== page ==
Yes, another article about HMRC scammers. They constantly change their tactics and use every possible current event – and any fears surrounding it – to swindle money from innocent people.
Two current scams are to do with our third lockdown and the imminent self assessment tax return deadline. We’re sharing these details to keep you safe from these criminals.
Third lockdown scam
People have reported a text message scam to HMRC, which reads:
“From HMRC: The third lockdown has been announced, we have been issued a grant off £240 to help during this period, visit to claim.” Followed by a link to a website.
When you click through to the website it does looks convincing, with the logo, font and layout you’d expect of a government website. You’re asked to enter your bank card details so that you can claim your lockdown grant.
How do I know it’s a scam?
- Randomly issued ‘lockdown grants’ aren’t a thing
- HMRC will not inform you of money you’re entitled to by text message
- The text is poorly written, with confusing grammar
- There’s a spelling mistake in the text – ‘off’, when it should say ‘of’
- The website is not hosted on the official gov.uk domain, which you can see in its address field
The purpose of this scam is to get access to your bank details in order to steal your money. This is only one of many coronavirus scams, you must remain vigilant against any communications that you’re not expecting and looks too good to be true.
Self assessment tax return deadline scam
If you need to complete a self assessment tax return, you know that the deadline is 11.59 on 31st January 2021. So do the scammers. There are always self assessment related scams at this time of year. The most recently reported variation is a text message which reads:
“HMRC: Our records show that you have a pending tax rebate. To calculate how much you are owed, visit…” Followed by a link to a website.
How do I know it’s a scam?
This is from HMRC’s guidance called ‘Examples of HMRC related phishing emails, suspicious phone calls and text’: “HMRC will never ask for personal or financial information when we send text messages. Do not reply if you get a text message claiming to be from HMRC offering you a tax refund in exchange for personal or financial details. Do not open any links in the message.”
It’s an easy call. If a text message says it’s from HMRC and is asking for any details, it’s fake.
HMRC do sometimes send text messages, which might be confusing, but they are usually to give information and don’t include links asking for your bank card or other private information.
Why are these scams running?
The simple answer is that these scams make criminals a lot of money. Either through straightforward stealing cash from bank accounts, or through the value of selling personal data. They are very good at manipulating emotions. These two examples rely on the temptation of a bit of extra money. And if you are expecting a tax rebate after filing your tax return, it makes it all the more plausible.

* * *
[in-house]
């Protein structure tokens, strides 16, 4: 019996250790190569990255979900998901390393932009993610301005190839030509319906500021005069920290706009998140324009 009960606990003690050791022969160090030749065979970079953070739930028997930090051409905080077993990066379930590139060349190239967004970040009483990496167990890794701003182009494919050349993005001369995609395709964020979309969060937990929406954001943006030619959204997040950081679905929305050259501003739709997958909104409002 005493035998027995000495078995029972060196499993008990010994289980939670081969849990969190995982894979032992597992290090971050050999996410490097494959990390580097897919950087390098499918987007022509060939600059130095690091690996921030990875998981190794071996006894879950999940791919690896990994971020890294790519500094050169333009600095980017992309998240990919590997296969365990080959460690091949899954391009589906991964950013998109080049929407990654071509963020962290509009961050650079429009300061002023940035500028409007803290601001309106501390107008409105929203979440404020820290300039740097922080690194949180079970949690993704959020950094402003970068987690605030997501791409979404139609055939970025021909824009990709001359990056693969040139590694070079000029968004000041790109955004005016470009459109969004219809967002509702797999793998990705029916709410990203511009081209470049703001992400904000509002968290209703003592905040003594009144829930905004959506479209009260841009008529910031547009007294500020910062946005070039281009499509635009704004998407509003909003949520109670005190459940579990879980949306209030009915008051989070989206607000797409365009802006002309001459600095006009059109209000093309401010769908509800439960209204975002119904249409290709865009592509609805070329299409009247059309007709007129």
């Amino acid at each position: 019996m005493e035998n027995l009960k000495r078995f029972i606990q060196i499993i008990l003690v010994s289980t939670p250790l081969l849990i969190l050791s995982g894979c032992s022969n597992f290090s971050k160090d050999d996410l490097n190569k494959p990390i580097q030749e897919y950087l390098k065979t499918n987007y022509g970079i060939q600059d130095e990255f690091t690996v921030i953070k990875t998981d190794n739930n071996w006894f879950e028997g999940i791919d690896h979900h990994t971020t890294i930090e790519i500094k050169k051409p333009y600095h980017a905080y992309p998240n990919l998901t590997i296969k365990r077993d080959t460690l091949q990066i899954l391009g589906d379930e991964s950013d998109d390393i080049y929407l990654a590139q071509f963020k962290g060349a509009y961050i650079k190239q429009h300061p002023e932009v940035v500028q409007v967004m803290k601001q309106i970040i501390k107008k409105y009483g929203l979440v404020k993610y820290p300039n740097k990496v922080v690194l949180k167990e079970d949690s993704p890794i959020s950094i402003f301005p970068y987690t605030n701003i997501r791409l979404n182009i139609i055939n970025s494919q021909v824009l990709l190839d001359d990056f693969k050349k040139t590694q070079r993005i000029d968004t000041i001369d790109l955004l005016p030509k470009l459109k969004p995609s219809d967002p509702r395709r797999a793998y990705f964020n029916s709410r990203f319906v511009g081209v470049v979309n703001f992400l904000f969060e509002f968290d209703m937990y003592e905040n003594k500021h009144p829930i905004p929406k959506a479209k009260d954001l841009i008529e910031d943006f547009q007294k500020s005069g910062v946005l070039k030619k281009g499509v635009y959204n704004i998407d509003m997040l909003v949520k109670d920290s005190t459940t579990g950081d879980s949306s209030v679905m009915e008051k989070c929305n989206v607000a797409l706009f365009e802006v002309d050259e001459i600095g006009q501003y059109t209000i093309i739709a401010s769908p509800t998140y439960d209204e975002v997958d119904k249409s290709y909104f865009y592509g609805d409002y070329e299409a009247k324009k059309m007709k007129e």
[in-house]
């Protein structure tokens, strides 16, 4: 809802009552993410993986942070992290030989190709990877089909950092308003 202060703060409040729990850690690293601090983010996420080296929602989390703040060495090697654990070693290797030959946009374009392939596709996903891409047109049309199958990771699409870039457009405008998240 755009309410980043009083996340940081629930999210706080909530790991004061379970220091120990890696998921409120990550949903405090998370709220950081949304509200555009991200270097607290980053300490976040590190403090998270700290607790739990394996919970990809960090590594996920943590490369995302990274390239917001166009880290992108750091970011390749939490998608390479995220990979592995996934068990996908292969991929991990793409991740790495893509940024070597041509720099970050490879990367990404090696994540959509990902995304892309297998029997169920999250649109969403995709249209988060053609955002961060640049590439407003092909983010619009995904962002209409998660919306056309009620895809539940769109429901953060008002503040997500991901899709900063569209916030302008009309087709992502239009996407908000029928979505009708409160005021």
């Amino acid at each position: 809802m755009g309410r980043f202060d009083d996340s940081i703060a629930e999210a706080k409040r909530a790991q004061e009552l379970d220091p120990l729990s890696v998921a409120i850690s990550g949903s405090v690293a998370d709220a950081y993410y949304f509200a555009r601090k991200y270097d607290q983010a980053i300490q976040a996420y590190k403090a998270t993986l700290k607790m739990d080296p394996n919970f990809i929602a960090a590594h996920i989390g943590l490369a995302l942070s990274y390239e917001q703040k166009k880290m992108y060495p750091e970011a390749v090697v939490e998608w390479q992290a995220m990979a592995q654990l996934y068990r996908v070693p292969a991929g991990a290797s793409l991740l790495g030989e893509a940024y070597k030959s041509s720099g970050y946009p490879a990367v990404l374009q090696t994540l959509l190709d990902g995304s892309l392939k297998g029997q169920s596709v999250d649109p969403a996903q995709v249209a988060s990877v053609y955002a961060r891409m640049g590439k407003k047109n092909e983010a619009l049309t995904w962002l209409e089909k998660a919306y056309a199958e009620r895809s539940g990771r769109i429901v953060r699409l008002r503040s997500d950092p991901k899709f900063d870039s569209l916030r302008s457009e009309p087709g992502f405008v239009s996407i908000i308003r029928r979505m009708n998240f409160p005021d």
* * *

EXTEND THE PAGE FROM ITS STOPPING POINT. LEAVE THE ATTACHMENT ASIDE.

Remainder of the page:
Some of the HMRC scams play on people’s fear of being in trouble with HMRC and the law. Previously, messages and actual phone calls have contained threats of HMRC taking out a lawsuit against the individual, unless they enter their details and pay now.
The financial strains of COVID-19 mean that people are susceptible to the promise of a windfall. Since March, HMRC have had reports of 275 different scams relating to the pandemic. HMRC have sent 254 requests to internet service providers to take down these pages.
They have also seen a 47% rise in scams relating to phone numbers, in comparison with last year’s figures. They’ve had 302,219 reports from members of the public about phone scams and asked for 3,387 phone lines to be taken down in the last year.
What should I do if I get a scam message, email or phone call?
For your security:
- Do not verbally give any personal or bank details to anyone
- Don’t click on any links
- If you do click on a link, don’t enter any details for any reason
- Hang up the phone, especially if you’re being threatened
To help HMRC:
- Forward scam messages to 60599
- Send suspicious emails to email@example.com
- Tell them about fake phone calls using this online form
HMRC’s usual secure phonelines are unavailable because the COVID-19 restrictions mean that a lot of their staff are working from home. This is why you can’t directly speak to HMRC about any contact you have.
As long as you don’t give any information to the scammers, in any way, you are safe from their criminal intentions. If they are threatening in nature, such contact can be understandably upsetting. So if you, or anyone you know, receives anything suspicious, it’s a good idea to report it. This helps HMRC in their constant battle with the fraudsters.